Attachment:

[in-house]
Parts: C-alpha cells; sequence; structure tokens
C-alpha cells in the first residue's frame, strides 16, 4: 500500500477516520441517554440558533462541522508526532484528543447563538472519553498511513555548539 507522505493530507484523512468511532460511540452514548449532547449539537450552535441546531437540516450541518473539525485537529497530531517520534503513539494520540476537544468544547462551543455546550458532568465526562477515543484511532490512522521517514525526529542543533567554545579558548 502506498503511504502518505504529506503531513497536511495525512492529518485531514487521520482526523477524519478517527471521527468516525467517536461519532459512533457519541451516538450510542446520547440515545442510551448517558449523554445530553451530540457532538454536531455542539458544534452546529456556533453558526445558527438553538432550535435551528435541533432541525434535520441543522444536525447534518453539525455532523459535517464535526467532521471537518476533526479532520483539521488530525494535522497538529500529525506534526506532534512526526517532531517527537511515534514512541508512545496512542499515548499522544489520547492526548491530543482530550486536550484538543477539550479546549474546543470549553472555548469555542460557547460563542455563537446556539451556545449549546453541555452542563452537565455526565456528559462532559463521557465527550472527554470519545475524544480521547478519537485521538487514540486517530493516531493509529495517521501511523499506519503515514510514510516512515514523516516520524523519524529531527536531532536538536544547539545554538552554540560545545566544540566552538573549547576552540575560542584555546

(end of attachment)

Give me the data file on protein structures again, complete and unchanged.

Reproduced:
[in-house]
Parts: C-alpha cells; sequence; structure tokens
C-alpha cells in the first residue's frame, strides 16, 4: 500500500477516520441517554440558533462541522508526532484528543447563538472519553498511513555548539 507522505493530507484523512468511532460511540452514548449532547449539537450552535441546531437540516450541518473539525485537529497530531517520534503513539494520540476537544468544547462551543455546550458532568465526562477515543484511532490512522521517514525526529542543533567554545579558548 502506498503511504502518505504529506503531513497536511495525512492529518485531514487521520482526523477524519478517527471521527468516525467517536461519532459512533457519541451516538450510542446520547440515545442510551448517558449523554445530553451530540457532538454536531455542539458544534452546529456556533453558526445558527438553538432550535435551528435541533432541525434535520441543522444536525447534518453539525455532523459535517464535526467532521471537518476533526479532520483539521488530525494535522497538529500529525506534526506532534512526526517532531517527537511515534514512541508512545496512542499515548499522544489520547492526548491530543482530550486536550484538543477539550479546549474546543470549553472555548469555542460557547460563542455563537446556539451556545449549546453541555452542563452537565455526565456528559462532559463521557465527550472527554470519545475524544480521547478519537485521538487514540486517530493516531493509529495517521501511523499506519503515514510514510516512515514523516516520524523519524529531527536531532536538536544547539545554538552554540560545545566544540566552538573549547576552540575560542584555546